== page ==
Based on the latest poll, Scotland voters appear ready to vote Yes on next week’s secession question. The Yes movement, as of last weekend anyway, is not the naive nationalism that was feared at the start of the year, nor is it based on any hope of economic improvement. Instead, the main emotion right now seems to be a gut-level revulsion at the culture of corruption in London. Scots have some reason to hope they can escape the weight of this corruption by having their own government not so closely tied to London.
When you look at it, this is a problem that affects everyone in the United Kingdom. The whole country subsidizes the excesses of London in various ways, and the political establishment sees protecting this pattern as its main continuing goal. Right now, London is preparing a proposal of a sort of limited constitutional convention for Scotland. Politically, you can think of the convention as a booby prize that Scotland will get for voting No on secession. It is a weak gesture and will likely lend more momentum to the Yes movement. The limited convention seems to frame the ballot question as a question of real reform versus token reform. Even those who are not sure they support reform may vote for the real over the phony.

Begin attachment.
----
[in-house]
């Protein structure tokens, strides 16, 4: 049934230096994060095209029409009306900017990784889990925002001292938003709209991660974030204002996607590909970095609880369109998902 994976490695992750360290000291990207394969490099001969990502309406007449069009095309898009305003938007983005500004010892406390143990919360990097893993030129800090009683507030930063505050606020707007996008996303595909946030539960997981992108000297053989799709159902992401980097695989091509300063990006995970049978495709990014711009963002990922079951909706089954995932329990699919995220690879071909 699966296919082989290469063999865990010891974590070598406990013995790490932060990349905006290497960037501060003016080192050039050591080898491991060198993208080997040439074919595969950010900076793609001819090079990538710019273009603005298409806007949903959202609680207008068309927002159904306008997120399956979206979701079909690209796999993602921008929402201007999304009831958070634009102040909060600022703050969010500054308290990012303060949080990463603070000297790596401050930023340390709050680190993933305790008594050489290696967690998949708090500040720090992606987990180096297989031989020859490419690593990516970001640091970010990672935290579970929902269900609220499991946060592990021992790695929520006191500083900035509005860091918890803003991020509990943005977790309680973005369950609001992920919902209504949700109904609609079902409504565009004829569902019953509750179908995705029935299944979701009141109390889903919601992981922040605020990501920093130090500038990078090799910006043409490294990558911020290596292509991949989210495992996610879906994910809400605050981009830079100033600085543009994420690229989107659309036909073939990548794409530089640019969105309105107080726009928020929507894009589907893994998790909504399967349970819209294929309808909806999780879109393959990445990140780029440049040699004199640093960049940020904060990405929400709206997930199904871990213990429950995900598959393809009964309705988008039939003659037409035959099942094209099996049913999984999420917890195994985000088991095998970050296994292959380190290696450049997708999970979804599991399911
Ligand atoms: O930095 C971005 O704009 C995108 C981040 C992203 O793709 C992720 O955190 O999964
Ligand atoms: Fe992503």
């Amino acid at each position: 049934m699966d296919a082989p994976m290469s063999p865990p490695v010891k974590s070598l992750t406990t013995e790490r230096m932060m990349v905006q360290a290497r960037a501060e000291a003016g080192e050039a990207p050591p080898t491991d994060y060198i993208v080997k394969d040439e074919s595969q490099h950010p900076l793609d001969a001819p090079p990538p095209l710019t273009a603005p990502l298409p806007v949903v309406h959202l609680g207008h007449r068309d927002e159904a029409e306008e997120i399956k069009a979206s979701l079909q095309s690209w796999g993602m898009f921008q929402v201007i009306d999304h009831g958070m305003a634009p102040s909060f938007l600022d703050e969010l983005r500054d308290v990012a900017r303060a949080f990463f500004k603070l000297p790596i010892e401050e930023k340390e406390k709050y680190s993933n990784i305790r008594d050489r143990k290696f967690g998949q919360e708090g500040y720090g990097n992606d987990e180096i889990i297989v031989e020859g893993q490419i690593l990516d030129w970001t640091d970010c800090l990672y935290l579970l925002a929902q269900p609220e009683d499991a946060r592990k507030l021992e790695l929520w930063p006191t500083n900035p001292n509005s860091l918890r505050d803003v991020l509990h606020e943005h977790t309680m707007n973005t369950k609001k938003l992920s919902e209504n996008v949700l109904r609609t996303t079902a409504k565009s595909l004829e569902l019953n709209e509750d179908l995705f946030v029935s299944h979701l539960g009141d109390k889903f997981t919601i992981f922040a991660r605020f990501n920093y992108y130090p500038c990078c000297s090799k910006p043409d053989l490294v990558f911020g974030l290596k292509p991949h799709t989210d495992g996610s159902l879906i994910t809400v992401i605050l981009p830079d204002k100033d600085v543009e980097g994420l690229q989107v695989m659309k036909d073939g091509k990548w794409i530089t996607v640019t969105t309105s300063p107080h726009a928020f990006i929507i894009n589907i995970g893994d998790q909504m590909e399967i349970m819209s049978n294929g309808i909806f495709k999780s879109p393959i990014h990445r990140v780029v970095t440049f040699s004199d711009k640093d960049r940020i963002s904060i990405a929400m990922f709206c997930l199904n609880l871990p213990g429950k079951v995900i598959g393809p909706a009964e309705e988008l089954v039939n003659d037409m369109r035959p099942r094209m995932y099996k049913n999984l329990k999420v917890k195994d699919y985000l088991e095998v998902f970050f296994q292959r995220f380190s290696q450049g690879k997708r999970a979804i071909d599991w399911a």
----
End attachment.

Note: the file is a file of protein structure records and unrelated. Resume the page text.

Instead, the major parties and Parliament may want to consider having a real constitutional convention, one given the power to overturn some of London’s corrupt institutions. For the power brokers in London, that would probably be too big a risk to take. Yet institutions that cling to power generation after generation are hardly consistent with the tradition of democracy that U.K. voters are so proud of. Eventually something will have to give, and a Yes vote in Scotland may be just the first step in an overdue correction in British politics.